Monday, March 13, 2017

Anselm Kiefer: Controversial Artist

Anselm Kiefer

Born at the close of World War II, Anselm Kiefer reflects on and critiques the myths and chauvinism that propelled the German Third Reich to power. With Wagnerian scale and ambition, his paintings depict the ambivalence of his generation toward the grandiose impulse of German nationalism and its impact on history. Balancing the dual purposes of powerful imagery and critical analysis, Kiefer’s work is considered part of the neo-expressionist return to representation and personal reflection that came to define the 1980s. At that time, Kiefer was the centerpiece of a critical debate on the continued validity of painting, the ability of representation to heal deep historical wounds, and the legacy of fascism.
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Anselm Kiefer's monumental, often confrontational canvases were groundbreaking at a time when painting was considered all but dead as a medium. The artist is most known for his subject matter dealing with German history and myth, particularly as it relates to the Holocaust. These works forced his contemporaries to deal with Germany's past in an era when acknowledgment of Nazism was taboo. Kiefer incorporates heavy impasto and uncommon materials into his pieces, such as lead, glass shards, dried flowers, and strands of hay, many of which reference various aspects of history and myth, German and otherwise. Influenced by his contemporaries Joseph Beuys and Georg Baselitz, as well as by postwar tendencies in Abstract Expressionism and  Conceptual art, Kiefer is considered part of the Neo-Expressionist movement, which diverged from Minimalism and abstraction to develop new representational and symbolic languages.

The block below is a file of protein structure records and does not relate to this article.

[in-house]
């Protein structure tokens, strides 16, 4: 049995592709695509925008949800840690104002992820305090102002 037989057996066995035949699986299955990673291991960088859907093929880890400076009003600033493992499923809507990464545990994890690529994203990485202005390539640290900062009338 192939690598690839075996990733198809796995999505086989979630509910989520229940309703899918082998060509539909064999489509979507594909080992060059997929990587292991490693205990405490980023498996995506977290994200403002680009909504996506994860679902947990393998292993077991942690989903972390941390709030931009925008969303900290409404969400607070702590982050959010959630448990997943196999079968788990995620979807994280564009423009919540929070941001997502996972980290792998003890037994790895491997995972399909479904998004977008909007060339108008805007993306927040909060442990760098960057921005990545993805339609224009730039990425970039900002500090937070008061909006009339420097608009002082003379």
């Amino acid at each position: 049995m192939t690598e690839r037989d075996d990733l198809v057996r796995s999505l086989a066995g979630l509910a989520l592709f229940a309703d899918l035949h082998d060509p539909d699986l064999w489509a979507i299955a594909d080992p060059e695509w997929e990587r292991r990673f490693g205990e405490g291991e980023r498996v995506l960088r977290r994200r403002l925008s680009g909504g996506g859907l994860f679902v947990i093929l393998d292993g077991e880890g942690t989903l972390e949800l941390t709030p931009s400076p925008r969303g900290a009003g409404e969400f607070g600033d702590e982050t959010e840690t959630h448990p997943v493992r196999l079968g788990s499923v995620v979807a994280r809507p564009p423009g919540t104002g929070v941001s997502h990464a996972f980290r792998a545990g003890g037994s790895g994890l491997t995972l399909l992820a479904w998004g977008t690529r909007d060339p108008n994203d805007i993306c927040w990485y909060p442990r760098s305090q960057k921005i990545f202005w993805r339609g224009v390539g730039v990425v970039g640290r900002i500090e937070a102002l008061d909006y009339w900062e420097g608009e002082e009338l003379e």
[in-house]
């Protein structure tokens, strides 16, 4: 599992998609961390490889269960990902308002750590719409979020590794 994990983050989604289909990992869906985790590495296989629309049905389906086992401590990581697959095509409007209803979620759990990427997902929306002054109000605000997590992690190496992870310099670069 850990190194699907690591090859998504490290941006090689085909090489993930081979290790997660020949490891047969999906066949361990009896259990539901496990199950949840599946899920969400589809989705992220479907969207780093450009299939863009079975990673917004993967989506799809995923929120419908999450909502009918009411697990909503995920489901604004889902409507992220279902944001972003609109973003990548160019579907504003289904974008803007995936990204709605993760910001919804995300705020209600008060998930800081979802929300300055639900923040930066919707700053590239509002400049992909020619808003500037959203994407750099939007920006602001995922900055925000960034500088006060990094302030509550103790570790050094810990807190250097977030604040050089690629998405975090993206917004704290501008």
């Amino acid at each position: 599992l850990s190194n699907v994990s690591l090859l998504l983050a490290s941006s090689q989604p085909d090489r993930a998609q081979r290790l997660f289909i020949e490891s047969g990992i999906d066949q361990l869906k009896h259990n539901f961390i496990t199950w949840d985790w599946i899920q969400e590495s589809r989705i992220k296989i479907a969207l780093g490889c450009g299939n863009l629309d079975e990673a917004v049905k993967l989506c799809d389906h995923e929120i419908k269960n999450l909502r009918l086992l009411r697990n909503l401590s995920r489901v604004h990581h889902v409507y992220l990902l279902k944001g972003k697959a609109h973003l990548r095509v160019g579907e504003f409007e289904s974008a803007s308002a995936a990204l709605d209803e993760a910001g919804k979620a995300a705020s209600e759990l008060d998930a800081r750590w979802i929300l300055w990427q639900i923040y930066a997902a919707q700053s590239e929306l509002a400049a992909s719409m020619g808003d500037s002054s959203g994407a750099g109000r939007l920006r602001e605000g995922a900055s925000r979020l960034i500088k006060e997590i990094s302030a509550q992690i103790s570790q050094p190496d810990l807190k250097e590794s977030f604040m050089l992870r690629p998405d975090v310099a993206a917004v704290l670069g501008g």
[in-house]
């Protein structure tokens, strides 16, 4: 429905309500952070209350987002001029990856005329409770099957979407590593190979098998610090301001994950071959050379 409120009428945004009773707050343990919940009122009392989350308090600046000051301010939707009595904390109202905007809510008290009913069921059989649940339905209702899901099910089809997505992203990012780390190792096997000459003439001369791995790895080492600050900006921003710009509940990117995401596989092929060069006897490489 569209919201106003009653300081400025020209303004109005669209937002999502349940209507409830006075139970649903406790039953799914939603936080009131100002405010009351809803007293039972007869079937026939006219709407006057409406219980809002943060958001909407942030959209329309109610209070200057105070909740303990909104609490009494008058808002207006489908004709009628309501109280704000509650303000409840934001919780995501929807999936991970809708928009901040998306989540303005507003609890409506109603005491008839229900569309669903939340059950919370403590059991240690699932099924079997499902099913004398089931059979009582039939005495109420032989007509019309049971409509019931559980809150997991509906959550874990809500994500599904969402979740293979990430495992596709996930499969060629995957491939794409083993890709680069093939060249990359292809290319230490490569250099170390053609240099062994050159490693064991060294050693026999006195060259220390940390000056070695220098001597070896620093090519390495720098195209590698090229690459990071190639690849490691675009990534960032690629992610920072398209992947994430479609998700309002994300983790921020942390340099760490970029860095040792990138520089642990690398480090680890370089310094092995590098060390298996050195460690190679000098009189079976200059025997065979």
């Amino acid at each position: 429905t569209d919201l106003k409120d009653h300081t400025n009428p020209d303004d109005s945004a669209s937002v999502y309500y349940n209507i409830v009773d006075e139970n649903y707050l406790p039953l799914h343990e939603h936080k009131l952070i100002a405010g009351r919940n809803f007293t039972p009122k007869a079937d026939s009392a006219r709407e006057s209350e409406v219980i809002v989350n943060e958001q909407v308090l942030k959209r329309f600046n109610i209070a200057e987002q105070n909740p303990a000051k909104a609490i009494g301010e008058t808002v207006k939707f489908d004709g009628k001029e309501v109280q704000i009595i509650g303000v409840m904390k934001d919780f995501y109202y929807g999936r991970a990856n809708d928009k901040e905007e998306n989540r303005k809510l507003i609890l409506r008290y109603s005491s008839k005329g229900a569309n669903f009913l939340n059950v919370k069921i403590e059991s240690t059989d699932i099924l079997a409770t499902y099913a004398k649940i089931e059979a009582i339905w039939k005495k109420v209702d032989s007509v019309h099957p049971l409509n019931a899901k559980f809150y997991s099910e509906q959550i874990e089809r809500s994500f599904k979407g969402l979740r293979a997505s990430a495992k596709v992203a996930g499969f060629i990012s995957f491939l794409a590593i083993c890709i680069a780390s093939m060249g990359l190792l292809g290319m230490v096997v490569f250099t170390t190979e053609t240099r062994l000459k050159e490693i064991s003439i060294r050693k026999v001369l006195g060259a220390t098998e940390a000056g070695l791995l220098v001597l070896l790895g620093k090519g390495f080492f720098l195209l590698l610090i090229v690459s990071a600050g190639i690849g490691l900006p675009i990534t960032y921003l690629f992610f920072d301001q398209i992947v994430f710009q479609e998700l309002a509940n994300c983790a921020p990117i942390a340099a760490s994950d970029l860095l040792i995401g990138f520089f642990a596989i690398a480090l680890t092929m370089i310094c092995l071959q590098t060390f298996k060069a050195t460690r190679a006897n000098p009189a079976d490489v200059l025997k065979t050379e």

Kiefer is a history painter in the traditional sense that his art often deals with themes related to German history and national identity, including Norse legend, Wagnerian opera, and the Holocaust. The latter was an attempt to bring the Nazi period to the forefront of national conversations, often causing controversy.

Kiefer's repertoire of imagery is wide ranging, incorporating representational and symbolic motifs, including sigils, occult icons, architectural interiors, and landscape elements to provoke an emotional and psychological effect on the viewer. Many of these make direct references to aspects of Germany's past, such as the forests that evoke famous battles or the fairytales of the Grimm Brothers.
Kiefer is drawn to various and often unusual media for their symbolic potency. Natural materials such as straw, earth, and tree roots reference both time and patterns of life, death, and decay. Lead also has resonance for the artist both as a medium and a subject matter. It was the base material used in alchemy and he considers it the only material heavy enough to bear the burden of history.

Derived from his interest in mythology, history, and knowledge, Kiefer often uses books as subject matter representing knowledge and civilization. Similarly, he frequently incorporates text into his paintings, including excerpts from poems, novels, and nationalist slogans as well as names of seminal figures, written in a scrawling script.


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Biography